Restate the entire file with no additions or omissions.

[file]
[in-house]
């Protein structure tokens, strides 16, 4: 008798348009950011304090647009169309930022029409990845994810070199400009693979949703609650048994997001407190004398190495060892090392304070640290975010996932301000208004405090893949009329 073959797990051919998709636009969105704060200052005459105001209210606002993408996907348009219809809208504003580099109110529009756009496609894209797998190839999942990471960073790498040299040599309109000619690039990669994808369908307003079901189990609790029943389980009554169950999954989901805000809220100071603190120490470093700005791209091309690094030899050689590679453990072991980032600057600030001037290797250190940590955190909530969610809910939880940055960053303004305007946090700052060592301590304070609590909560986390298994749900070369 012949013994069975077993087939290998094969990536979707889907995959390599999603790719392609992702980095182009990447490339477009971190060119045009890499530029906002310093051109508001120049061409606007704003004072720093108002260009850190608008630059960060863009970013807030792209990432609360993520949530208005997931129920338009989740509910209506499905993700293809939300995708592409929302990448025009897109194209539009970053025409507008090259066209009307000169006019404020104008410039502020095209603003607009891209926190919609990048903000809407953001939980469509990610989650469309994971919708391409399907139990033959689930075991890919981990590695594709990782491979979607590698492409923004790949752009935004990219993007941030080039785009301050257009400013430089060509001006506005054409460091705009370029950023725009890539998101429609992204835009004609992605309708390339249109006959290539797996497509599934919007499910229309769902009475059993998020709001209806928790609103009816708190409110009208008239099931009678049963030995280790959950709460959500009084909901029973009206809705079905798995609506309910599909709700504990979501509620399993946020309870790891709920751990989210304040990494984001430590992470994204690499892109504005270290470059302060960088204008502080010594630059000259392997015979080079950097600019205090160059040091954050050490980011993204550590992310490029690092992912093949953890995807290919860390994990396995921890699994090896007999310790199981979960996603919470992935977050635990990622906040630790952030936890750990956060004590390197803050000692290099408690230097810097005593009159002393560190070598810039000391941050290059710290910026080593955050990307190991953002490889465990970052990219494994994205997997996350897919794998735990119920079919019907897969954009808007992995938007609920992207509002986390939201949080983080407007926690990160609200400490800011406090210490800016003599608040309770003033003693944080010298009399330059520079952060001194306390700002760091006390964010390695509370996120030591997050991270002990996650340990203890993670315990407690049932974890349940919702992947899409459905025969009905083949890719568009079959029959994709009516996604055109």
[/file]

[in-house]
């Protein structure tokens, strides 16, 4: 008798348009950011304090647009169309930022029409990845994810070199400009693979949703609650048994997001407190004398190495060892090392304070640290975010996932301000208004405090893949009329 073959797990051919998709636009969105704060200052005459105001209210606002993408996907348009219809809208504003580099109110529009756009496609894209797998190839999942990471960073790498040299040599309109000619690039990669994808369908307003079901189990609790029943389980009554169950999954989901805000809220100071603190120490470093700005791209091309690094030899050689590679453990072991980032600057600030001037290797250190940590955190909530969610809910939880940055960053303004305007946090700052060592301590304070609590909560986390298994749900070369 012949013994069975077993087939290998094969990536979707889907995959390599999603790719392609992702980095182009990447490339477009971190060119045009890499530029906002310093051109508001120049061409606007704003004072720093108002260009850190608008630059960060863009970013807030792209990432609360993520949530208005997931129920338009989740509910209506499905993700293809939300995708592409929302990448025009897109194209539009970053025409507008090259066209009307000169006019404020104008410039502020095209603003607009891209926190919609990048903000809407953001939980469509990610989650469309994971919708391409399907139990033959689930075991890919981990590695594709990782491979979607590698492409923004790949752009935004990219993007941030080039785009301050257009400013430089060509001006506005054409460091705009370029950023725009890539998101429609992204835009004609992605309708390339249109006959290539797996497509599934919007499910229309769902009475059993998020709001209806928790609103009816708190409110009208008239099931009678049963030995280790959950709460959500009084909901029973009206809705079905798995609506309910599909709700504990979501509620399993946020309870790891709920751990989210304040990494984001430590992470994204690499892109504005270290470059302060960088204008502080010594630059000259392997015979080079950097600019205090160059040091954050050490980011993204550590992310490029690092992912093949953890995807290919860390994990396995921890699994090896007999310790199981979960996603919470992935977050635990990622906040630790952030936890750990956060004590390197803050000692290099408690230097810097005593009159002393560190070598810039000391941050290059710290910026080593955050990307190991953002490889465990970052990219494994994205997997996350897919794998735990119920079919019907897969954009808007992995938007609920992207509002986390939201949080983080407007926690990160609200400490800011406090210490800016003599608040309770003033003693944080010298009399330059520079952060001194306390700002760091006390964010390695509370996120030591997050991270002990996650340990203890993670315990407690049932974890349940919702992947899409459905025969009905083949890719568009079959029959994709009516996604055109």